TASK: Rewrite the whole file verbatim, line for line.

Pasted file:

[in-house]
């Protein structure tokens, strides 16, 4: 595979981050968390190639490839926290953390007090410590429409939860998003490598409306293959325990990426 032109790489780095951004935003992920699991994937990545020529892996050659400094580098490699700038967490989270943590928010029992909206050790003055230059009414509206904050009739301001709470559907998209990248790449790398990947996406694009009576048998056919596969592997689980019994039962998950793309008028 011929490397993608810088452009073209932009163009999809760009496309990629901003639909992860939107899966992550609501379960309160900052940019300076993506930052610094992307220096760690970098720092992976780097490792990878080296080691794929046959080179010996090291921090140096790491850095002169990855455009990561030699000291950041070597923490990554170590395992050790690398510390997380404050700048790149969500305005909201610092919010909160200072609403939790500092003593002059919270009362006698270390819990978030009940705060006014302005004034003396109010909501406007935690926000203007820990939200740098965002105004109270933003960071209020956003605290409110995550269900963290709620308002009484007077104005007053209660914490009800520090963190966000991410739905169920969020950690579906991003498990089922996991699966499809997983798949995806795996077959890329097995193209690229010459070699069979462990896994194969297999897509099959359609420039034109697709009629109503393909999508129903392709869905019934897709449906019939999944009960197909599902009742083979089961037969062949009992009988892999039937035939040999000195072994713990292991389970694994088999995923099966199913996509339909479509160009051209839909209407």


[in-house]
């Protein structure tokens, strides 16, 4: 595979981050968390190639490839926290953390007090410590429409939860998003490598409306293959325990990426 032109790489780095951004935003992920699991994937990545020529892996050659400094580098490699700038967490989270943590928010029992909206050790003055230059009414509206904050009739301001709470559907998209990248790449790398990947996406694009009576048998056919596969592997689980019994039962998950793309008028 011929490397993608810088452009073209932009163009999809760009496309990629901003639909992860939107899966992550609501379960309160900052940019300076993506930052610094992307220096760690970098720092992976780097490792990878080296080691794929046959080179010996090291921090140096790491850095002169990855455009990561030699000291950041070597923490990554170590395992050790690398510390997380404050700048790149969500305005909201610092919010909160200072609403939790500092003593002059919270009362006698270390819990978030009940705060006014302005004034003396109010909501406007935690926000203007820990939200740098965002105004109270933003960071209020956003605290409110995550269900963290709620308002009484007077104005007053209660914490009800520090963190966000991410739905169920969020950690579906991003498990089922996991699966499809997983798949995806795996077959890329097995193209690229010459070699069979462990896994194969297999897509099959359609420039034109697709009629109503393909999508129903392709869905019934897709449906019939999944009960197909599902009742083979089961037969062949009992009988892999039937035939040999000195072994713990292991389970694994088999995923099966199913996509339909479509160009051209839909209407």